Target Wants Juice Pouch Labeling Suit Popped (Law360 Subscription Required)

  • A federal class action complaint, filed June 22, 2022, alleges the words “Natural Flavor With Other Natural Flavor” directly below “Fruit Punch” render the omission of “artificially flavored” deceptive on Target Corporation’s label for Market Pantry brand liquid beverage concentrate water enhancer containing malic acid as the second-most predominant ingredient (after water).  We have reported on a similar class-action lawsuit filed against Publix Super Markets, Inc. for their “strawberry watermelon” water enhancer.  In both cases, the plaintiffs allege that testing detected DL-malic acid, which is an artificial form of malic acid that impacts the characterizing flavor of the products and, therefore, the products should have been labeled as “artificially flavored” or “artificial” to avoid misleading consumers and to comply with 21 CFR 101.22(i)(2).
  • In a memorandum filed July 13, 2022, Target disputes whether the plaintiff has plausibly alleged that the malic acid in the product acts as a “flavor” and that it is “artificial.”  In addition to these assertions, as wells as the related arguments over distinctions between a “flavor enhancer” and a “flavor” under FDA’s regulations, which courts have found cannot be resolved on a motion to dismiss, Target has also built arguments for dismissal based on the assertion that it never made any representation on the product’s label or elsewhere that the water enhancer was all-natural or free of artificial flavors.  Specifically, the memorandum argues that the artificial flavor status of malic acid is immaterial because the omission of an “artificially flavored” statement, even if it were required for malic acid (Target argues it is not), does not transform the FDA-mandated statement “Natural Flavor With Other Natural Flavor” into a claim that the water enhancer is “all natural,” nor would it lead a reasonable consumer to assume that a shelf-stable, bright red “fruit punch” concentrate is free of artificial ingredients.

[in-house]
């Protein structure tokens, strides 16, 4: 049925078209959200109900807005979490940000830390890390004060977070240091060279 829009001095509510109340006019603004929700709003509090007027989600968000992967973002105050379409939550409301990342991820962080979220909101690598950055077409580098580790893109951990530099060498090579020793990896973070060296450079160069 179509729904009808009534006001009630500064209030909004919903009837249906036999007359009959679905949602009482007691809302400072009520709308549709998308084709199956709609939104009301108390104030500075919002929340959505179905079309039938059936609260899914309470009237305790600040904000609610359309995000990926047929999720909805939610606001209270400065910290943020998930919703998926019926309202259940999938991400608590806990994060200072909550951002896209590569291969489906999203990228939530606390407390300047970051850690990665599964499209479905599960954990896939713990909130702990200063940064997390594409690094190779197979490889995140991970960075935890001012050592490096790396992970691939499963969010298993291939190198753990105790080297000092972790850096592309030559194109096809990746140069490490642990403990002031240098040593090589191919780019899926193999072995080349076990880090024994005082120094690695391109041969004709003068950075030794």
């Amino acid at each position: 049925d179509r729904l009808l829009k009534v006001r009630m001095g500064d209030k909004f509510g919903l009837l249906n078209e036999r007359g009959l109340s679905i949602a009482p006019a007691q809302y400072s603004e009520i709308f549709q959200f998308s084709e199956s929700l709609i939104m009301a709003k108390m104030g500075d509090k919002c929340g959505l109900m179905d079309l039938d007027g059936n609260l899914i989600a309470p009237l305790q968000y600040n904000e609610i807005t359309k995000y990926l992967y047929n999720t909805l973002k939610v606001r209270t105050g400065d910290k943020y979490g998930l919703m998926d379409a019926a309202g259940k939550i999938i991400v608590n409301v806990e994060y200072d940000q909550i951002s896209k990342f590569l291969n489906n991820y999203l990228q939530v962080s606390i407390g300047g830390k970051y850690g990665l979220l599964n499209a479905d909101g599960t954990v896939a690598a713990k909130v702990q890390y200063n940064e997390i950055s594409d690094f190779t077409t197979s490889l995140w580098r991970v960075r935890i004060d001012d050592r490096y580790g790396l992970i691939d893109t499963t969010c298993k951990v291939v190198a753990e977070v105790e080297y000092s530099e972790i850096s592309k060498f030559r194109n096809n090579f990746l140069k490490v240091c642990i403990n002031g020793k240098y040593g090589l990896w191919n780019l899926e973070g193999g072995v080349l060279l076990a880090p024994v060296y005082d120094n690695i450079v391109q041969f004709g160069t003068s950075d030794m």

• Unless there is room to argue that consumers who wish to avoid artificial ingredients may for some reason be uniquely concerned with flavors, as opposed to the artificial status of ingredients with other functions, such as sweeteners or colors, the court may possibly grant Target’s request for dismissal on the basis that noncompliance, if any, with FDA’s flavor labeling regulations, would not deceive a reasonable consumer about the “natural” quality of the fruit punch water enhancer.